The cover stories in the October 2009 issue of Harvard Business Review focus on the current state of risk oversight.  The lead story focuses on how many people wonder why nobody seemed to see the financial crisis coming before it actually hit.  While some experts may chalk it up to a black swan event, most believe that it was because professionals did not have a clear view of how several risks were interacting and building on one another to create the potential for such a crisis.  It was a combination of the innovation of risky new products, motivation due to performance pressure and the rationalization of actions due to the shareholder value principle. This is the belief that social welfare is somehow best served if managers only focus on returning the maximum value to stock holders, thereby encouraging managers to take on risk.

The experts also raise the point that this focus on risks is not just related to the financial sector.  Firms that deal with significant operating risks have a different viewpoint because operational and strategic risks may be more difficult to measure and manage.  Considering the accounting for physical and intangible assets requires significant estimations, the risks surrounding them are greater as well.  One expert notes that each firm should make sure that it has considered what risks it would not take on under any circumstances, and then focus on the risks left over.

The incentives linked to risk-taking also need to be reconsidered in the business world in order to reduce overall business hazards.  The more incentives are linked to the short-term performance, the more likely managers will take on high risks to generate high returns.  The experts have different viewpoints on how incentives should be linked, as linking them to long-term performance may be hard to quantify as well.  One recommendation is to consider different compensation techniques for risk managers and general managers and encourage uncorrelated risk taking.
The experts all agree that it is clear there will more financial regulation as a direct result from the financial crisis. They also agree there is a positive move toward consolidating the regulatory system and there will be a challenge of focusing on risks at the systematic level.  Instead of focusing on the risks for individual firms, they need to look at the bigger picture.  One expert notes that firms should remember regulators are always one step behind innovation and they should consider risks beyond those recognized by regulators.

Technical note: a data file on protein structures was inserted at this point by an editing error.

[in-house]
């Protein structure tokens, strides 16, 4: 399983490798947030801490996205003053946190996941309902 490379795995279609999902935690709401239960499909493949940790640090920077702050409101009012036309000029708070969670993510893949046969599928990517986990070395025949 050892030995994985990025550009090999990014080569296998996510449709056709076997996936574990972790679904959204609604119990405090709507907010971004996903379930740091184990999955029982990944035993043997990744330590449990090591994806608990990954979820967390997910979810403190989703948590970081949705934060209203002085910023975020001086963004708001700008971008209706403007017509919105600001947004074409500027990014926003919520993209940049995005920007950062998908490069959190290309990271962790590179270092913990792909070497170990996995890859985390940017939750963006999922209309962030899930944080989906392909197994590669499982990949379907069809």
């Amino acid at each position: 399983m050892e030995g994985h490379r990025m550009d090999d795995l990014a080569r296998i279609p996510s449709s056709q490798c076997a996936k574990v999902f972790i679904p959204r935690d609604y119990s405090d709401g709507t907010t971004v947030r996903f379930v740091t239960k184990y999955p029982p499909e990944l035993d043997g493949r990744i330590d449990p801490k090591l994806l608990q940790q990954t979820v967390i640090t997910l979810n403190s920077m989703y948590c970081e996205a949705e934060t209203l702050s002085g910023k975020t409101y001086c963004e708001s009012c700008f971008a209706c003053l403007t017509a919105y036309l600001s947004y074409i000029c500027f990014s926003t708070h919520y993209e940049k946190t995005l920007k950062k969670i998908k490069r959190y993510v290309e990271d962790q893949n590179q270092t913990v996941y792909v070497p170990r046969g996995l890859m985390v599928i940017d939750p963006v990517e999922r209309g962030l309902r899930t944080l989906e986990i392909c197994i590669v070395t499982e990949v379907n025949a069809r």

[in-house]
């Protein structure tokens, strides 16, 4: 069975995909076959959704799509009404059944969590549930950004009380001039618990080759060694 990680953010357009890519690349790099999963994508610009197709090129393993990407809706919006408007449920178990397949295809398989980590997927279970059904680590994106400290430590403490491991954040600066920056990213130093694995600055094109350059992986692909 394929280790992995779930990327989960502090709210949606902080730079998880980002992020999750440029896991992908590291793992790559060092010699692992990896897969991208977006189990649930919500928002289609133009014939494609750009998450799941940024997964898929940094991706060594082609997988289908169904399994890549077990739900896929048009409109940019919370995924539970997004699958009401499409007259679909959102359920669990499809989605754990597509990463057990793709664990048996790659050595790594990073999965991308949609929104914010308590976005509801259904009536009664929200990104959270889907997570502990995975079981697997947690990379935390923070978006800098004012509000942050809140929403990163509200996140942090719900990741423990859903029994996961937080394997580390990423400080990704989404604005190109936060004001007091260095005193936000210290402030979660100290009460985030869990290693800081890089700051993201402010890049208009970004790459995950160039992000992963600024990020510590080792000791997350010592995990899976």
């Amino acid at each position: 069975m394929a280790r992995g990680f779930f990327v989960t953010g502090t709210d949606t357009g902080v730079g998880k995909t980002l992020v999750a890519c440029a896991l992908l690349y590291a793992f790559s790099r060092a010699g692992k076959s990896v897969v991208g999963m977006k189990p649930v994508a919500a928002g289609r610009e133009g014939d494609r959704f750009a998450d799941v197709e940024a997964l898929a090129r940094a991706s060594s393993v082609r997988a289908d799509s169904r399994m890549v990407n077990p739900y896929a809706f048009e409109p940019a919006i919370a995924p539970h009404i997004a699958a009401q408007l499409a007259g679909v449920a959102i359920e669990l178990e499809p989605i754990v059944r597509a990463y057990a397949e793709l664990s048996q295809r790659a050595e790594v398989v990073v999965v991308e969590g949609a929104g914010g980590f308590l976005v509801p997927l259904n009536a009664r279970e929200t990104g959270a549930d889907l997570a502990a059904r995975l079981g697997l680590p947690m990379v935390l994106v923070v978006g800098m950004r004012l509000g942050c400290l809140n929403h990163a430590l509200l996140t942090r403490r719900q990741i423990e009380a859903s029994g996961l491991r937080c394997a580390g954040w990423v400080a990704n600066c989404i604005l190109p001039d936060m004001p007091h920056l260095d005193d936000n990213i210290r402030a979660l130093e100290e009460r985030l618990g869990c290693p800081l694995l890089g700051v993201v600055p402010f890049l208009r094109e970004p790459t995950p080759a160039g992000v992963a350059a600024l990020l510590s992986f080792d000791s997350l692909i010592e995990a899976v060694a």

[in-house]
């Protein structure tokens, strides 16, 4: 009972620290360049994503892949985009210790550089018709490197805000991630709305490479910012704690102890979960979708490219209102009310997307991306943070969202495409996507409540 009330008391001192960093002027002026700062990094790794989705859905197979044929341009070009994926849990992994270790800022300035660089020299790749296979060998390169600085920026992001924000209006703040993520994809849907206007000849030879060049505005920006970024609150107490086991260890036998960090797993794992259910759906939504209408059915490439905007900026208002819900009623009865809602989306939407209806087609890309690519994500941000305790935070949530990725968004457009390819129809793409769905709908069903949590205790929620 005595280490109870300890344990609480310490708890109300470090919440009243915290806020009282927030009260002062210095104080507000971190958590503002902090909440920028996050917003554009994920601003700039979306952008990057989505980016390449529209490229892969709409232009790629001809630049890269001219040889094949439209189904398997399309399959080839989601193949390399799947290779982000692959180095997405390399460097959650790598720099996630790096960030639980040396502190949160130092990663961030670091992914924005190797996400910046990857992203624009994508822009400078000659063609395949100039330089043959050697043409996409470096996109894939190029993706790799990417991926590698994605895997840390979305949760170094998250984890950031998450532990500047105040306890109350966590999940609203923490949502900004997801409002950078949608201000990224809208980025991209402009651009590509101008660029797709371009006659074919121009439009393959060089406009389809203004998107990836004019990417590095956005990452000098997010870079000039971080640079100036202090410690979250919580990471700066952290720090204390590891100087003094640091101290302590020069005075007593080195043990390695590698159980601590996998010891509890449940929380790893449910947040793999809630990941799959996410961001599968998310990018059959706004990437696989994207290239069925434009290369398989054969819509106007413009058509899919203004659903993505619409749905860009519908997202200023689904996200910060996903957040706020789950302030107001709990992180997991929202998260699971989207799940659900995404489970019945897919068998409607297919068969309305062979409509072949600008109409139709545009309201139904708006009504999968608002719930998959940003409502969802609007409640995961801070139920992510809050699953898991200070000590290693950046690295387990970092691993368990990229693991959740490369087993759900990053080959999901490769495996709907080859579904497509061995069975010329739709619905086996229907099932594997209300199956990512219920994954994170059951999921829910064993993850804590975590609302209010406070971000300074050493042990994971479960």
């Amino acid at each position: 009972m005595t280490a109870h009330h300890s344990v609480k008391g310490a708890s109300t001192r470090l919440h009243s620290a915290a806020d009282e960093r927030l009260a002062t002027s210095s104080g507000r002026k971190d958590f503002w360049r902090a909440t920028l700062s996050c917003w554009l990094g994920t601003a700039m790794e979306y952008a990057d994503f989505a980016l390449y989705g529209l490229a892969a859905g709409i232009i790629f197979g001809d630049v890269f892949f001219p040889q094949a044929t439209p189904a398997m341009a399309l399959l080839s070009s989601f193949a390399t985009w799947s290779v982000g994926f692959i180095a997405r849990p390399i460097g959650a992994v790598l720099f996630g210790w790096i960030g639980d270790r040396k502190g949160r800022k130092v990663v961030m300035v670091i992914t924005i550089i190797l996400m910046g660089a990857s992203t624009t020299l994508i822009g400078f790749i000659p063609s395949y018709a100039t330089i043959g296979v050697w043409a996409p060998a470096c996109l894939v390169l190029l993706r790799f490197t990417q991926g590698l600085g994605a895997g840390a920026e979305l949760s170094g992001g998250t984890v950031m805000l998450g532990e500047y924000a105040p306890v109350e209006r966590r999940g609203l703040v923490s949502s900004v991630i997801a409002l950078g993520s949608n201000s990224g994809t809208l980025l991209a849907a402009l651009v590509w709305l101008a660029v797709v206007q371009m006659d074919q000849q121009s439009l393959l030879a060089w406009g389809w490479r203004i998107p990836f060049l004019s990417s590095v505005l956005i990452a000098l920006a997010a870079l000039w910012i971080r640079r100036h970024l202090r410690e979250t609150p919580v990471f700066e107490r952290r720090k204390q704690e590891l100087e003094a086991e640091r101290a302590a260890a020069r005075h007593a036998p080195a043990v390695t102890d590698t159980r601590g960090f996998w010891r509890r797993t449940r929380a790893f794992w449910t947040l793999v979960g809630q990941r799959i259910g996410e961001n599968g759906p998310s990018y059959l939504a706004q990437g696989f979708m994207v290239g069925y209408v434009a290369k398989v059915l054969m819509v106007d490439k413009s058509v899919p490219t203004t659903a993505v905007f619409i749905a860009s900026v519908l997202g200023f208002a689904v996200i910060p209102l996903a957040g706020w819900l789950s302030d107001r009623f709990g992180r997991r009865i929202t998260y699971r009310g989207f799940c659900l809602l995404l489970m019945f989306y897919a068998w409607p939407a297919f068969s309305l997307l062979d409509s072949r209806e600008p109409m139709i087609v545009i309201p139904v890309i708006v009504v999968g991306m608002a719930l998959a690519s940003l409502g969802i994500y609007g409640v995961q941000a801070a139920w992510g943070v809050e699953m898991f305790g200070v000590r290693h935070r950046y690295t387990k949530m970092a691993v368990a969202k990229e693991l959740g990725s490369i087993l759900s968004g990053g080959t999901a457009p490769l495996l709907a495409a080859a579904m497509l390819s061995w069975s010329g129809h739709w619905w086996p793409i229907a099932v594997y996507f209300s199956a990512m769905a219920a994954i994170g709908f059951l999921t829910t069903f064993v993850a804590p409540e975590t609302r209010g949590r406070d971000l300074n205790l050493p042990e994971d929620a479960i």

The introduction of the Chief Risk Officer (CRO) is still relatively new, and the creation of professional standards are still under way.  An excellent CRO should have mastered the technical risk material, think like seasoned executives by looking at the bigger picture and still have a sense of responsibility to something greater than their individual organization.  Excellent communication skills to effectively help everyone in the company understand risk language is also imperative to a successful CRO.

It is important to recognize that the shift in risk management has begun in our business world, and risk professionals are primed to be the next big players in organizations.  Boards should pay careful attention to the large responsibility of risk managers, and align incentives to maximize long-term value and create opportunities from risks instead of focusing on short-term, high-risk returns. 

Click below to read the full article.

Link: “Managing Risk in the New World,” Harvard Business Review, October 2009.

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ERM Enterprise Risk Management Initiative 2009-10-01